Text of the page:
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Crime, war, tragedy and disaster are just some of the words seen splashed across newspaper headlines in bold, black letters. Because news today is full of conflict and controversy, how news is delivered has a major impact on the public. As with any other profession, media professionals have ethics codes to follow and failure to do so often results in career loss or punishment. In short, ethics are moral principles or beliefs. In general, each news organization will have its own set of rules and ethics to enforce. However, in 1996 the Society of Professional Journalists adopted the current code of ethics which journalists voluntarily follow throughout their careers.
Foundations of Media Ethics
Journalism ethics were born from the combination of ethical philosophies and principles. Journalists apply John Stuart Mill's principle of utilitarianism most often. Utilitarianism is rooted in the principle of seeking the greatest good for the greatest number of people. If reporters and editors agree publication of a story will benefit more people than it would harm, the article is published. Journalists use the Judeo-Christian principle of the golden rule as well. The phrase "do unto others as you would have them do unto you" holds many journalists accountable for their actions as reporters. These philosophies, as well as others, build the core of media ethics.
The Society of Professional Journalists
The Society of Professional Journalists, better known as SPJ, is a highly-esteemed media organization. According to SPJ, the organization has been dedicated to practicing free press and encouraging high ethical standards since 1909. The Code of Ethics has four key guidelines. The first is seeking the truth and reporting it. Without truth, stories are not newsworthy, and will not benefit the public. Second, is minimizing harm. SPJ requires journalists to show compassion for those who may be affected by news coverage and to show good taste. Third is acting independently. This rule requires journalists to avoid conflicts of interests, bribes, favorable treatment and other situations that damage news integrity. Lastly, is being accountable. SPJ explains being accountable as admitting mistakes and correcting them, abiding by high standards expected of others and encouraging public conversation about journalistic conduct.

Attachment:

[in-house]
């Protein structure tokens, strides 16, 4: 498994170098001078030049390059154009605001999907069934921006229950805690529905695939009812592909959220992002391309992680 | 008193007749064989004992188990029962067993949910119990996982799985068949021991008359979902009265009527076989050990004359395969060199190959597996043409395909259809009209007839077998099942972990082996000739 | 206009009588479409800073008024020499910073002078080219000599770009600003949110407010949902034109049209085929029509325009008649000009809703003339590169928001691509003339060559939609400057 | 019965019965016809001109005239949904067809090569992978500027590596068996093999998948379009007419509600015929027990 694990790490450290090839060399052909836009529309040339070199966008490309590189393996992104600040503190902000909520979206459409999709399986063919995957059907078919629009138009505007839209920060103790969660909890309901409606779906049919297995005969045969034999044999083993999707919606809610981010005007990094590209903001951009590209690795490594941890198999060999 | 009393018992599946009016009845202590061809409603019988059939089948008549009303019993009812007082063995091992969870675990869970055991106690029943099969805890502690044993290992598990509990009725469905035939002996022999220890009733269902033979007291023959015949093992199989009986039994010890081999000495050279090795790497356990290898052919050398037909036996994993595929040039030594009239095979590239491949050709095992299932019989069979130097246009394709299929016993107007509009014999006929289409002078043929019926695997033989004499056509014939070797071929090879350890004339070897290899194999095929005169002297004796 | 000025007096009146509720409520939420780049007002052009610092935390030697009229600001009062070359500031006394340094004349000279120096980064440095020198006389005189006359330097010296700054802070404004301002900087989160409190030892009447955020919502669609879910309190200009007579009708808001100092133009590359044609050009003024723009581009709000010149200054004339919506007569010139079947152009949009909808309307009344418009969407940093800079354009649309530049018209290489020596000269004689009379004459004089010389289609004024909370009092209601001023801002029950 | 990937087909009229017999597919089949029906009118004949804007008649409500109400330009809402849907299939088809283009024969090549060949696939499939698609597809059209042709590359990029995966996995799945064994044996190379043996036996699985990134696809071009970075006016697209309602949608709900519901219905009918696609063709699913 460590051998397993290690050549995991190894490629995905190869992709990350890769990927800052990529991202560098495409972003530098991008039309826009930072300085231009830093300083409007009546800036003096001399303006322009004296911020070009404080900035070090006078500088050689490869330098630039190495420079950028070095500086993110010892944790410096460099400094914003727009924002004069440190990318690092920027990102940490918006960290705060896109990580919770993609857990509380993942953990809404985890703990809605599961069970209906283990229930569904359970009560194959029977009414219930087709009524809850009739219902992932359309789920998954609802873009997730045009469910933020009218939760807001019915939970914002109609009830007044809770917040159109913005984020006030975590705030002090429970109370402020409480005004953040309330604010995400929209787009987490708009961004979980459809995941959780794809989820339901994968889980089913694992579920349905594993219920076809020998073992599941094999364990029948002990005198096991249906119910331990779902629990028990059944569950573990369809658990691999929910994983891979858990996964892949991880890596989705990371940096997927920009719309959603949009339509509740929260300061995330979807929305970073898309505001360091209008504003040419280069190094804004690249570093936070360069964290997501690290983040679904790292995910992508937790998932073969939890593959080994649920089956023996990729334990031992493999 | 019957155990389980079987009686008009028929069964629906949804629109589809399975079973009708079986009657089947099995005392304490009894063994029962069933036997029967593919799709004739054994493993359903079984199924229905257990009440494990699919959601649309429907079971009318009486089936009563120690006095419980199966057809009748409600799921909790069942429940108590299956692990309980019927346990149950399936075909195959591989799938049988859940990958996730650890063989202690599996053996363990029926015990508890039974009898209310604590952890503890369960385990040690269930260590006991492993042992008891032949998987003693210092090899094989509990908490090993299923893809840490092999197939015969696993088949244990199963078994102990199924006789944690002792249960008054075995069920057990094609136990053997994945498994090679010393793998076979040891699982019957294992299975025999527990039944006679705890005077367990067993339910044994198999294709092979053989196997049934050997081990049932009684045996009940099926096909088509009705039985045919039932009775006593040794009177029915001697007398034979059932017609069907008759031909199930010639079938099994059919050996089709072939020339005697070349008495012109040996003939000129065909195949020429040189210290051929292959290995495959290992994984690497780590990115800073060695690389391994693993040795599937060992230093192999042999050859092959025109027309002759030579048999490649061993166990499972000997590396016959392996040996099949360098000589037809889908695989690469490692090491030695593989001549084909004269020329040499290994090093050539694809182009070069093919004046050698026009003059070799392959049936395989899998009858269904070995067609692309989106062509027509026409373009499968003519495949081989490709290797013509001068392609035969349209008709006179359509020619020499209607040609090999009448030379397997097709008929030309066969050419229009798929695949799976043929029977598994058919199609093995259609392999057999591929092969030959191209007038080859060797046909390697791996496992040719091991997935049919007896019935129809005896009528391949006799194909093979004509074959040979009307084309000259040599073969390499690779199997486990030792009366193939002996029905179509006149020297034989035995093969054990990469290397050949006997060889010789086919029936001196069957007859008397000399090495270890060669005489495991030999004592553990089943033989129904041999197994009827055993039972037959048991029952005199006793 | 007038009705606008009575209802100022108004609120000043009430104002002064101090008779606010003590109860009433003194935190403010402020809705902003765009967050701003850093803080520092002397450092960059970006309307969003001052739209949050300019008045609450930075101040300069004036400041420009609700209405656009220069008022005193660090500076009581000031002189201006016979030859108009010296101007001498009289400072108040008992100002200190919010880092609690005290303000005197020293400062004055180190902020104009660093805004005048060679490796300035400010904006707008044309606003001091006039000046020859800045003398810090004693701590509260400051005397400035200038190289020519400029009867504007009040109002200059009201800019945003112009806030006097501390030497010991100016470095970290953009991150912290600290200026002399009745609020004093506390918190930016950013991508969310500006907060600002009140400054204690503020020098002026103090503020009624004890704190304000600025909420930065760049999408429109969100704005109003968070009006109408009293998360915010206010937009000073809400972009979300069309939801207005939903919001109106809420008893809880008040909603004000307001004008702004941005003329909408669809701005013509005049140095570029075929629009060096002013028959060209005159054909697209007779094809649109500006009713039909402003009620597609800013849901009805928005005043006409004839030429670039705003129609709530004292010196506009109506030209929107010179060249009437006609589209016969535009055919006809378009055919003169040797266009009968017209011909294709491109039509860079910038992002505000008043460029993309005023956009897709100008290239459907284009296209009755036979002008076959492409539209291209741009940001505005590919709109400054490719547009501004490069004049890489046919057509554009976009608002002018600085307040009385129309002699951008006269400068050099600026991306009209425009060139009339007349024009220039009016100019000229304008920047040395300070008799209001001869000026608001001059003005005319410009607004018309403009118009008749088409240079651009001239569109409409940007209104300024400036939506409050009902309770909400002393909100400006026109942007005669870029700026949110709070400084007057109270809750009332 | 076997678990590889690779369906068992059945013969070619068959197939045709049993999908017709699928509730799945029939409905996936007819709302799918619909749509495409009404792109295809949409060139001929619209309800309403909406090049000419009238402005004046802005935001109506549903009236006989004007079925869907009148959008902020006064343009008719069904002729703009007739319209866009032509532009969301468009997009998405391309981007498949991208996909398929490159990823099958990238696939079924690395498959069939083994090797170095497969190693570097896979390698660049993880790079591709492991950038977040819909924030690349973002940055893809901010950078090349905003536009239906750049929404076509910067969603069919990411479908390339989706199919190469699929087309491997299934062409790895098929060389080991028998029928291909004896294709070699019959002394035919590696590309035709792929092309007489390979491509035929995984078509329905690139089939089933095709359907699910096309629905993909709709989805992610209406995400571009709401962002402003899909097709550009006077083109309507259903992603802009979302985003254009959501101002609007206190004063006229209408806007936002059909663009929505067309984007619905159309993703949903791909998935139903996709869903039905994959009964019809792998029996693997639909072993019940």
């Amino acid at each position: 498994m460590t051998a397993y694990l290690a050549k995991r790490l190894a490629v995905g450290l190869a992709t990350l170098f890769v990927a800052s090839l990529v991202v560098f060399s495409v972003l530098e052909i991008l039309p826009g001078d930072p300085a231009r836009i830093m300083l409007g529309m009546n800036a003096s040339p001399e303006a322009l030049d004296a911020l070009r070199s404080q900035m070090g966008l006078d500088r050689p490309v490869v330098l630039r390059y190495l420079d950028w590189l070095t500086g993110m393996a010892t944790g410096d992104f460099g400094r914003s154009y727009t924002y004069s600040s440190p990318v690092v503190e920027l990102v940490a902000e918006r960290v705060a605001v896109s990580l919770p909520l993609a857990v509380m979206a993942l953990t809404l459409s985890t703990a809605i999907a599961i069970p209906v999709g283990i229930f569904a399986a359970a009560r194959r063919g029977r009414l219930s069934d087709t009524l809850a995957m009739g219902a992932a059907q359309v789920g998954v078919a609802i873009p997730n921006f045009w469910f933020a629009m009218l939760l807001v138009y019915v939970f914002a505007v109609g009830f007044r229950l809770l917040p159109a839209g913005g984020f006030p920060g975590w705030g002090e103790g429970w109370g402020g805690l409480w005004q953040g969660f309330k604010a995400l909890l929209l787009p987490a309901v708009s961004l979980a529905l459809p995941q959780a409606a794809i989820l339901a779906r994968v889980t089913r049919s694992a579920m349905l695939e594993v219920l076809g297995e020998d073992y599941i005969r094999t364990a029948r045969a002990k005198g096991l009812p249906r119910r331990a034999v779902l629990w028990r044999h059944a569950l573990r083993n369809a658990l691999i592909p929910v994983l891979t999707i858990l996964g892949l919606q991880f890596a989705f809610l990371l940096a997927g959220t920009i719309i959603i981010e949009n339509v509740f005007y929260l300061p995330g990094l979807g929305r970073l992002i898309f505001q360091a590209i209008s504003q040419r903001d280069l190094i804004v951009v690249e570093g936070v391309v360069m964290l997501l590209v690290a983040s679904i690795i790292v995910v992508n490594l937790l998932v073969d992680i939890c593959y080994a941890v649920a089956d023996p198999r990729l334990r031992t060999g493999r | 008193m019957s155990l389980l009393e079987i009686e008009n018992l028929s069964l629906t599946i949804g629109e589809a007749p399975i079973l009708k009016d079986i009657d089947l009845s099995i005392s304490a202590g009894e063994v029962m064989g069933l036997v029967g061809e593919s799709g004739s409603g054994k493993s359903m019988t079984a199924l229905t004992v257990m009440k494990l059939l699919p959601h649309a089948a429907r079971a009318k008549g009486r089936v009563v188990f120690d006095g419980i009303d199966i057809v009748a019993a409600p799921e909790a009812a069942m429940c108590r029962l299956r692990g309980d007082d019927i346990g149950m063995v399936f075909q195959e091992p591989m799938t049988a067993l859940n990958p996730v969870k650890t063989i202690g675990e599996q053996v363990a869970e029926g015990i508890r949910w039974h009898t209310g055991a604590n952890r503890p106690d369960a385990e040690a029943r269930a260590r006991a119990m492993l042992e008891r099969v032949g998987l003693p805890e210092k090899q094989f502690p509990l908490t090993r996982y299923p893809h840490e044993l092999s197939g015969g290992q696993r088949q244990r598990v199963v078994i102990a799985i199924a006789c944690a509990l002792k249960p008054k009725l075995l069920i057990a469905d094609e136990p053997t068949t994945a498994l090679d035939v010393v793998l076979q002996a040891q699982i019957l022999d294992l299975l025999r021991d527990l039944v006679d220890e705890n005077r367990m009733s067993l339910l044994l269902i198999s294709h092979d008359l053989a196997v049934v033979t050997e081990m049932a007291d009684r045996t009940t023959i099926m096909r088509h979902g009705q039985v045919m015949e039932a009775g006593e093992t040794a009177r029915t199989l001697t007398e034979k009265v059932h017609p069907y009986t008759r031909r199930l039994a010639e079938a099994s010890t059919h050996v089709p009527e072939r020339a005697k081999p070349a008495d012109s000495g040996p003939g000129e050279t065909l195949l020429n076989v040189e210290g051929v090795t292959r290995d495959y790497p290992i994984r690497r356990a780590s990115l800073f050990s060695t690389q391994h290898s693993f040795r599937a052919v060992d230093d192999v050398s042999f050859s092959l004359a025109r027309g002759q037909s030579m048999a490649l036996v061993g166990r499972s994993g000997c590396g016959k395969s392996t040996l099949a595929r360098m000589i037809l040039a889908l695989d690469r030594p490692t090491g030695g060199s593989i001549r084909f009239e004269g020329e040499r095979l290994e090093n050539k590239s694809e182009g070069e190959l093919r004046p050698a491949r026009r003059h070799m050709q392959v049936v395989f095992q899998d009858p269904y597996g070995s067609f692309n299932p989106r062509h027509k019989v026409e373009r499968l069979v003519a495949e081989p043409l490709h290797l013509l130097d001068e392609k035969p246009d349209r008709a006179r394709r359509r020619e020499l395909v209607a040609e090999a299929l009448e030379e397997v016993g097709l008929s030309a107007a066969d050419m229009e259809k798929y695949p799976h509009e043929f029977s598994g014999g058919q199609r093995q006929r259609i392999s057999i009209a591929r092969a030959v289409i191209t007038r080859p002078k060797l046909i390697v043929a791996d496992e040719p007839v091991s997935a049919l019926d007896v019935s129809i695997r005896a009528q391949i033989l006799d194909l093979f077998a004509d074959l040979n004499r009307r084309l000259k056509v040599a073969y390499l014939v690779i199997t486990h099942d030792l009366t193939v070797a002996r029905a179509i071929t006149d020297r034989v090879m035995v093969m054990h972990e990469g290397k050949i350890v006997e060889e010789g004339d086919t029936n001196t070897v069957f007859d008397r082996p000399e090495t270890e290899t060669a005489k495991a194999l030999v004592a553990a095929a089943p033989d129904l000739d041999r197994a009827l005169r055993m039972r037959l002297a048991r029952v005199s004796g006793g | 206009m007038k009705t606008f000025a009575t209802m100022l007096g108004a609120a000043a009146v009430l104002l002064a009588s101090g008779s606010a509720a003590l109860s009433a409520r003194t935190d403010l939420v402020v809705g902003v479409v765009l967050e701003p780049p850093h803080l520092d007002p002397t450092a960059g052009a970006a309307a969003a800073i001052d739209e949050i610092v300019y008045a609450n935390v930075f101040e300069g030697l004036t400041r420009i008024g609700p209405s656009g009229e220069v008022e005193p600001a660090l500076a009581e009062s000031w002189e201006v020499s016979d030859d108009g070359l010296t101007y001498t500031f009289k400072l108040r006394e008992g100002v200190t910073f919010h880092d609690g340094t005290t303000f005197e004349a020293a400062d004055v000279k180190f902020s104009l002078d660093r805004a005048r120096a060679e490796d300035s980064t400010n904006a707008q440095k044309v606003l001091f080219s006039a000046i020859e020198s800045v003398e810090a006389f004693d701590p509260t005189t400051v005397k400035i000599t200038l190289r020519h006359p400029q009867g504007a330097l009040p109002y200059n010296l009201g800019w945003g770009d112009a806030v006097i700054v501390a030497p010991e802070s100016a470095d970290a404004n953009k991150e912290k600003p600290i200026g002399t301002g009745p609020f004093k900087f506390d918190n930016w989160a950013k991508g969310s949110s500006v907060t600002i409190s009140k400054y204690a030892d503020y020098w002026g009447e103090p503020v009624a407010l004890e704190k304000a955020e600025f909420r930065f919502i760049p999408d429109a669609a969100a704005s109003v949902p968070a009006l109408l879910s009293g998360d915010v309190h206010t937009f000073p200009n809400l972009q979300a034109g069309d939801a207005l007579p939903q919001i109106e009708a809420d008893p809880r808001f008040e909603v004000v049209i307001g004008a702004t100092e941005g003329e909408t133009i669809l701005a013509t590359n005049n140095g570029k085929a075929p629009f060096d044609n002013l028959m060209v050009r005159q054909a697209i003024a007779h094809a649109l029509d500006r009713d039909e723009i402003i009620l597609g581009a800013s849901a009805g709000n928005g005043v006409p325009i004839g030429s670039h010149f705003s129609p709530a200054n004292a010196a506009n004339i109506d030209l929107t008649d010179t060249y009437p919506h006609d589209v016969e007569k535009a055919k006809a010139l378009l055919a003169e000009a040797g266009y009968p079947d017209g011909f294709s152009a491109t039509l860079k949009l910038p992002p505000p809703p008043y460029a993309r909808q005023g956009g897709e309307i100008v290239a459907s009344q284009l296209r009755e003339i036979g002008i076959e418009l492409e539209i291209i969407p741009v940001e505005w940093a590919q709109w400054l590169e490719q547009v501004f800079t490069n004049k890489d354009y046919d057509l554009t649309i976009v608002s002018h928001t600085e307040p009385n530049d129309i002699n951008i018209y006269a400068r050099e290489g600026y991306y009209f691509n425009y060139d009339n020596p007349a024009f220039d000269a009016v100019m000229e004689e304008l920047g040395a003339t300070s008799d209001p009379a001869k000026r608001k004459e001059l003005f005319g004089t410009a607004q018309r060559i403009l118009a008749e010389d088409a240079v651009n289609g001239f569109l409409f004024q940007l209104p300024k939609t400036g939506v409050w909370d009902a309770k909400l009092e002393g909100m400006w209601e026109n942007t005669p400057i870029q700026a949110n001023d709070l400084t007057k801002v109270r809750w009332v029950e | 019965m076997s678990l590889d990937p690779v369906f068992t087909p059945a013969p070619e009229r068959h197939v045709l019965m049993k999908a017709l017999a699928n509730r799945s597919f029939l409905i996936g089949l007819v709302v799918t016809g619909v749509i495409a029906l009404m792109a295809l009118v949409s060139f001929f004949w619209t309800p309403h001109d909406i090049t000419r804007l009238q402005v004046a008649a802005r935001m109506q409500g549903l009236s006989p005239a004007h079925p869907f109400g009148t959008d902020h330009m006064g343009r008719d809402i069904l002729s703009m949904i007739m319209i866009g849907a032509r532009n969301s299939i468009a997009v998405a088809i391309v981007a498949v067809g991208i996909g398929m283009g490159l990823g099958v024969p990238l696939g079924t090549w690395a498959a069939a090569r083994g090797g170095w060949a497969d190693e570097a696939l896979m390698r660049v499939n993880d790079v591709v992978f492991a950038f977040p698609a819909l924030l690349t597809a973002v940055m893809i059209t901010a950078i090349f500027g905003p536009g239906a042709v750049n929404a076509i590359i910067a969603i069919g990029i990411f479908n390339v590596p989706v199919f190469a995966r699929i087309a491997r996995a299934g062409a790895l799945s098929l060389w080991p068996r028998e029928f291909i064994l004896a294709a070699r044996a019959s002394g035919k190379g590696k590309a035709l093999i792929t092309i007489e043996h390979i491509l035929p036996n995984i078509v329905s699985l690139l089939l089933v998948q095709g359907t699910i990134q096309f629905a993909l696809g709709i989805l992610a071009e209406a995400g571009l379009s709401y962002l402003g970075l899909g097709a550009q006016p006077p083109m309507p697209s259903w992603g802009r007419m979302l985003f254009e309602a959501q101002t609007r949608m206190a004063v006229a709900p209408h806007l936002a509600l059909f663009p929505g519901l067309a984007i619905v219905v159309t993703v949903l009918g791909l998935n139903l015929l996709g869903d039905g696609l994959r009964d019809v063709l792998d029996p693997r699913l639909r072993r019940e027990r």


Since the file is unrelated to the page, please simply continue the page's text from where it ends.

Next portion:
Visual Journalism and Photography
Visual storytelling is increasingly popular in the news industry. Journalists must learn to adjust to the new demands for news and acquire the skills to become visual storytellers better known as photojournalists. Just because the direction of news is progressing toward multimedia does not mean ethics behind journalism are forgotten. Because photographs sometimes show graphic or disturbing images, editors consider the consequences involved on a case-by-case basis. Just as the Society for Professional Journalists has a code of ethics, the National Press Photographers Association has its own code of ethics.
National Press Photographers Association Code of Ethics
The National Press Photographers Association Code of Ethics can be applied to most visual news forms. The code states that photojournalists must serve the public and have high ethical standards. They have an obligation to truth and to be honest in their reporting. It requires accuracy and avoiding conflicts of interest. With photography, it is sometimes difficult to minimize harm to the subjects in the photographs. The code does not specifically require reporters to minimize harm, but involves treating subjects with dignity and respect.
There is much debate in the media world over whether bloggers are professional journalists. However bloggers do have a code of ethics. The Bloggers’ Code of Ethics states that bloggers must be honest and fair, to never plagiarize, to minimize harm and be accountable. This is the only code of ethics that does not require truth telling. This is a likely cause for the ongoing debate over whether blogs are credible sources.
For More Information
See the Resources section for details and further information on codes of ethics.
Kaitlen Flynn has been writing for three years. During her senior year, she was photo editor of "El Independiente." Flynn published three articles, several photographs and was in charge of photographs for the newspaper. She graduated from the University of Arizona with a bachelor's degree in journalism and a minor in multimedia.